This blog post is one of a seven part series.

- Part 1: Concepts
- Part 2: Structure
- Part 3: Bitstreams
- Part 4: Huffman Codes
- Part 5: Finite State Entropy Codes
- Part 6: Sequences
- Part 7: Dictionaries

Tables convert bitstrings to symbols and for Zstandard’s Literal data, there are up to 256 symbols. A symbol value of 0x40 naturally corresponds to the ASCII ‘@’ character, 0x41 corresponds to ‘A’, etc. If some of those 256 symbol values aren’t used, they don’t need to be explicitly listed in the mapping.

For Huffman codes, the length of each bitstring is inversely related to how frequently its symbol occurs. When compressing English textual input, common characters like ‘ ‘ and ‘e’ are typically assigned the shortest bitstrings.

Here’s the “bitstring to symbol table” (sorted lexicographically by bitstring)
of the Huffman code used for the `romeo.txt.zst`

Literals. In this case, the
bitstring lengths range in 3 ..= 8. The “LOW ..= HIGH” range notation instead
of “LOW .. HIGH” means that both the low and high bounds are inclusive.

```
Bitstring Symbol (as Hex and ASCII)
00000000 0x21 '!' 24 8-bit codes.
00000001 0x32 '2'
00000010 0x3a ':'
00000011 0x41 'A'
00000100 0x42 'B'
00000101 0x43 'C'
00000110 0x44 'D'
00000111 0x45 'E'
00001000 0x48 'H'
00001001 0x4a 'J'
00001010 0x4c 'L'
00001011 0x4d 'M'
00001100 0x4e 'N'
00001101 0x52 'R'
00001110 0x53 'S'
00001111 0x54 'T'
00010000 0x55 'U'
00010001 0x57 'W'
00010010 0x5b '['
00010011 0x5d ']'
00010100 0x6b 'k'
00010101 0x76 'v'
00010110 0x78 'x'
00010111 0x7a 'z'
0001100 0x27 ''' 8 7-bit codes.
0001101 0x2e '.'
0001110 0x3b ';'
0001111 0x3f '?'
0010000 0x49 'I'
0010001 0x4f 'O'
0010010 0x67 'g'
0010011 0x70 'p'
001010 0x2c ',' 8 6-bit codes.
001011 0x62 'b'
001100 0x63 'c'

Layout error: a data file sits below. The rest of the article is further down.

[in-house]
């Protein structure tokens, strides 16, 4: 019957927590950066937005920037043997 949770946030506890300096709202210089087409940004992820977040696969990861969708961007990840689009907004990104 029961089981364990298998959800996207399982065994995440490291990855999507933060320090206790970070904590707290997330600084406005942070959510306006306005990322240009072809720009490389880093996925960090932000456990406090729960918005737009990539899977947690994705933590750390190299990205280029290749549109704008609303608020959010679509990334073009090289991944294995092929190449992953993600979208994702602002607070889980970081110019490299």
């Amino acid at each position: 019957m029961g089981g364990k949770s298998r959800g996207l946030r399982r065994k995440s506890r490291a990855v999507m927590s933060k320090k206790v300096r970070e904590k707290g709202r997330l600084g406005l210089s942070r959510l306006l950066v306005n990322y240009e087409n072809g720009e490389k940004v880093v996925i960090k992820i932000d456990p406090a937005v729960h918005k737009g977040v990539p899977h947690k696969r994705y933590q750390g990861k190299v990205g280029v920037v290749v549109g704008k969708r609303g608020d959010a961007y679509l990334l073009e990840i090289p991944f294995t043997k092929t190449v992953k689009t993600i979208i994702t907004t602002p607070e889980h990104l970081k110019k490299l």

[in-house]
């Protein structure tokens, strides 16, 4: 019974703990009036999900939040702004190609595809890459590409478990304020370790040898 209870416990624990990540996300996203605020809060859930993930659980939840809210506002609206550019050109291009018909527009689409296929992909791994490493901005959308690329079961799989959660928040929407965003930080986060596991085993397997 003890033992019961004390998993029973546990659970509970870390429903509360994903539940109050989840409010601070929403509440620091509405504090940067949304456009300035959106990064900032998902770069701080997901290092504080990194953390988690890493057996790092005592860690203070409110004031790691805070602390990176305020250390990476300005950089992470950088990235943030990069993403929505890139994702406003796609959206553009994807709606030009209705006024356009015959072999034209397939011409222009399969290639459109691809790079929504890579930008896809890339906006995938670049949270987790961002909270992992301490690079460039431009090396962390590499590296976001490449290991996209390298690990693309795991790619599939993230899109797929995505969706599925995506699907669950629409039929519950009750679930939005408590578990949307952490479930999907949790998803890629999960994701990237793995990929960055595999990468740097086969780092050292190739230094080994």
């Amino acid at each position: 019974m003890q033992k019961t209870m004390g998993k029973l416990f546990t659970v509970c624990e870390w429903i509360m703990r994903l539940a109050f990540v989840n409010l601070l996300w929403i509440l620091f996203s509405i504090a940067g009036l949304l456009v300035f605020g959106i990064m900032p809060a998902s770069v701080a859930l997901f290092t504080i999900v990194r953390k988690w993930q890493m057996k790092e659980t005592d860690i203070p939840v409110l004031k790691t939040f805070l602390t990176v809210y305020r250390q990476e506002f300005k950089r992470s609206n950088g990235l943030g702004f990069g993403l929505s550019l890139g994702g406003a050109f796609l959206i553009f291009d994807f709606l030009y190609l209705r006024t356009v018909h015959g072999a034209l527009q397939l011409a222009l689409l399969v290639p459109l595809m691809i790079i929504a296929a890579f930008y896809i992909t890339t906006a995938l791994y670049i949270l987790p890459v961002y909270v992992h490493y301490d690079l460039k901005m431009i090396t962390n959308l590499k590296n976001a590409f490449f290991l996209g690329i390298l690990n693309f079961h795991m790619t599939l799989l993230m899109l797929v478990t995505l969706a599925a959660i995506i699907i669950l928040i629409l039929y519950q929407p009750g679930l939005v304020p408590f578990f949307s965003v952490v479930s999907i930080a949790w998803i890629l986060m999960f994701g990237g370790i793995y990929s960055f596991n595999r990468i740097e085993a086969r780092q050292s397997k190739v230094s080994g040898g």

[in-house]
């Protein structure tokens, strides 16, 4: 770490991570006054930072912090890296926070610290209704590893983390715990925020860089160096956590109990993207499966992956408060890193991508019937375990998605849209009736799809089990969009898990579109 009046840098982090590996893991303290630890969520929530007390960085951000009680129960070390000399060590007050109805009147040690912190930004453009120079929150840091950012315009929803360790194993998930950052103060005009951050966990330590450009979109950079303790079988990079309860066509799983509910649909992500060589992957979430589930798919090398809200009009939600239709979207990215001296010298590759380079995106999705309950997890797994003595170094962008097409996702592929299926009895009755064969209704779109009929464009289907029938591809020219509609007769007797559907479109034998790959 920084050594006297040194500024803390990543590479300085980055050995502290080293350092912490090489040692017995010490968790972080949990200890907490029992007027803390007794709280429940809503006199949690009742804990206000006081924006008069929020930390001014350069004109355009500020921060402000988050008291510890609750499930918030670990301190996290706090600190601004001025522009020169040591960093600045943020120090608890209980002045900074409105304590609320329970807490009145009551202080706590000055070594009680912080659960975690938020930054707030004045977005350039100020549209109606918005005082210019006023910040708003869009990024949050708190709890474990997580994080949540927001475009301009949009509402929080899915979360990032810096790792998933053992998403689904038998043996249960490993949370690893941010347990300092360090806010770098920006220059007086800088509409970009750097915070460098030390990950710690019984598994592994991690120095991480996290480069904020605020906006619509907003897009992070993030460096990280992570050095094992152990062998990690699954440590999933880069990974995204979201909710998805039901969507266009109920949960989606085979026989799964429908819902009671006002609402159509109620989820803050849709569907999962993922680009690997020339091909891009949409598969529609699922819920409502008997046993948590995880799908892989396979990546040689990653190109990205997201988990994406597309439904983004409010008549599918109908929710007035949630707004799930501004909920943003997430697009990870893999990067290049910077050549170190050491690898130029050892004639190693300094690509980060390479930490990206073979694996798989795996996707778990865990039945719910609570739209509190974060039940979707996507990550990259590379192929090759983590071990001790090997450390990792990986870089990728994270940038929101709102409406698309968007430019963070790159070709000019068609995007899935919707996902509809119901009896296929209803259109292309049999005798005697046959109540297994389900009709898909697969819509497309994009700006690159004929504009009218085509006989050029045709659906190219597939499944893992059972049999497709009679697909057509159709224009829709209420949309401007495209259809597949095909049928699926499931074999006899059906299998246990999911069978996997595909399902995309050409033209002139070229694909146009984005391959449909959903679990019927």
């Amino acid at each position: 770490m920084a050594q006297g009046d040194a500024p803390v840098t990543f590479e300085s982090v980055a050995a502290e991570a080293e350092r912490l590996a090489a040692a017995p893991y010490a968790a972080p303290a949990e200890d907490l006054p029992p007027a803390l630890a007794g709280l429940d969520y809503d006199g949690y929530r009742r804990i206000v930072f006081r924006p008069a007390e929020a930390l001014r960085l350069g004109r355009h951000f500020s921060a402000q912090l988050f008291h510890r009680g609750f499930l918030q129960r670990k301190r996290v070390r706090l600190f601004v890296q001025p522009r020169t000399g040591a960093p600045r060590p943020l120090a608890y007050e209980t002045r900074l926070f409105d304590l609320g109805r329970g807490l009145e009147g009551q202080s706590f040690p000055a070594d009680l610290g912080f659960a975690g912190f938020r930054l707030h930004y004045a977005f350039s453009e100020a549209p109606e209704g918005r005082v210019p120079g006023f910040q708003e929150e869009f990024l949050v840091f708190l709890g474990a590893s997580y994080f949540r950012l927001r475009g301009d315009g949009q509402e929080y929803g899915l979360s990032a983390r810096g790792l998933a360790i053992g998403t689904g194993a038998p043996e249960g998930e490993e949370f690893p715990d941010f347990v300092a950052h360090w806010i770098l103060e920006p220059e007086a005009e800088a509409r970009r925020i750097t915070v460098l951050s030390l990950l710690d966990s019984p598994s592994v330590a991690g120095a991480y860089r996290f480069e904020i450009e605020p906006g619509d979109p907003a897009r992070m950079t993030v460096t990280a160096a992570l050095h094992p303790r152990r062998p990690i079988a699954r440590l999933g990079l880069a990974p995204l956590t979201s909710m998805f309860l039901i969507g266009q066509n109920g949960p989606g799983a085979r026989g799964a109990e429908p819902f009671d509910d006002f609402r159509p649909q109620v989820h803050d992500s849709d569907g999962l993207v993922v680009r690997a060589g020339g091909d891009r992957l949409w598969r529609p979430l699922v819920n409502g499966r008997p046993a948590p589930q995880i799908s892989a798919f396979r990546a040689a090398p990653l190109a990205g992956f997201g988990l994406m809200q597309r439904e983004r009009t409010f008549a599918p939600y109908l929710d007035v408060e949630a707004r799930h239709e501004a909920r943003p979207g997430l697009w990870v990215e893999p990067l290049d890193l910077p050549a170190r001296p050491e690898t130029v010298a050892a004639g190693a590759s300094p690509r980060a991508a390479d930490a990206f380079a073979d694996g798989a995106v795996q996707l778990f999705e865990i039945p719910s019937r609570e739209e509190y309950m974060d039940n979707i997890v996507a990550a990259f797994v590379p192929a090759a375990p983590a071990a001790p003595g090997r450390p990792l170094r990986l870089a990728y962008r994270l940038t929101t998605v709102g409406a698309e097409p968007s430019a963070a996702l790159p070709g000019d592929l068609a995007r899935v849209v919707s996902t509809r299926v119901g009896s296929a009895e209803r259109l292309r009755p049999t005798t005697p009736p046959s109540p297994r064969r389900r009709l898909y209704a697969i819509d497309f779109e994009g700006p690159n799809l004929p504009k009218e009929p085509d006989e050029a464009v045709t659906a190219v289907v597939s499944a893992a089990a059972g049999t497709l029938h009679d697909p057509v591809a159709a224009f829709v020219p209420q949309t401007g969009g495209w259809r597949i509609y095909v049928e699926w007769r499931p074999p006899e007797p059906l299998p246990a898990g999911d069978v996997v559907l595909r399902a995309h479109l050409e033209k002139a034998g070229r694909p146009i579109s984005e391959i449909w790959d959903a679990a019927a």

001101 0x64 'd'
001110 0x66 'f'
001111 0x75 'u'
010000 0x77 'w'
010001 0x79 'y'
01001 0x0a '\n' 7 5-bit codes.
01010 0x68 'h'
01011 0x69 'i'
01100 0x6c 'l'
01101 0x6d 'm'
01110 0x72 'r'
01111 0x73 's'
1000 0x61 'a' 4 4-bit codes.
1001 0x6e 'n'
1010 0x6f 'o'
1011 0x74 't'
110 0x20 ' ' 2 3-bit codes.
111 0x65 'e'
```

This Hufffman code is *complete*: the first bitstring is all 0s and the last
bitstring is all 1s. Mathematically, this is synonymous with the “24 8-bit
codes, 8 7-bit codes, 8 6-bit codes, 7 5-bit codes, 4 4-bit codes, 2 3-bit
codes” distribution satisfying the “sum of fractions” (24/256 + 8/128 + 8/64 +
7/32 + 4/16 + 2/8) equalling one.

Recall the LSTREAM 1 BITSTREAM derived in Part 3: Bitstreams.

```
000011011010011011111010110100010010011011100 etc 0101000111001100
```

Running the Huffman code on the bitstream, we first match the “00001101” bitstring, producing ASCII 0x52 or ‘R’, then the “1010” bitstring, producing ASCII 0x6f or ‘o’, continuing up until the final “01100” bitstring, producing ASCII 0x61 or ‘l’:

```
000011011010011011111010110100010010011011100 etc 0101000111001100
RRRRRRRRoooommmmmeeeoooo___aaaannnndddddd___J etc mmyyyyyy___lllll
```

The output of the Huffman code on the LSTREAM 1 BITSTREAM produces the LSTRIP 1 part of the Literals string (as described in Part 1: Concepts):

```
|Romeo and Juliet@Excerpt from Act 2, Scene 2@@JULIET@O ,! wherefore a|
|rt thou?@Deny thy fatherrefusename;@Or, ifwilt not, be but sworn my l|
```

Applying the *same* Huffman code on three *other* bitstreams (LSTREAM N
BITSTREAM) produces the other three quarters (LSTRIP N) of the Literals string,
for N being 2, 3 and 4.

Once the Huffman decoder table has been prepared, each strip can be decoded independently, since we know each strip’s decoded and encoded size in bytes. On modern CPUs, decoding the four strips concurrently (just taking advantage of CPU pipelining and a relatively large number of registers, without needing separate threads) can be faster than decoding them serially.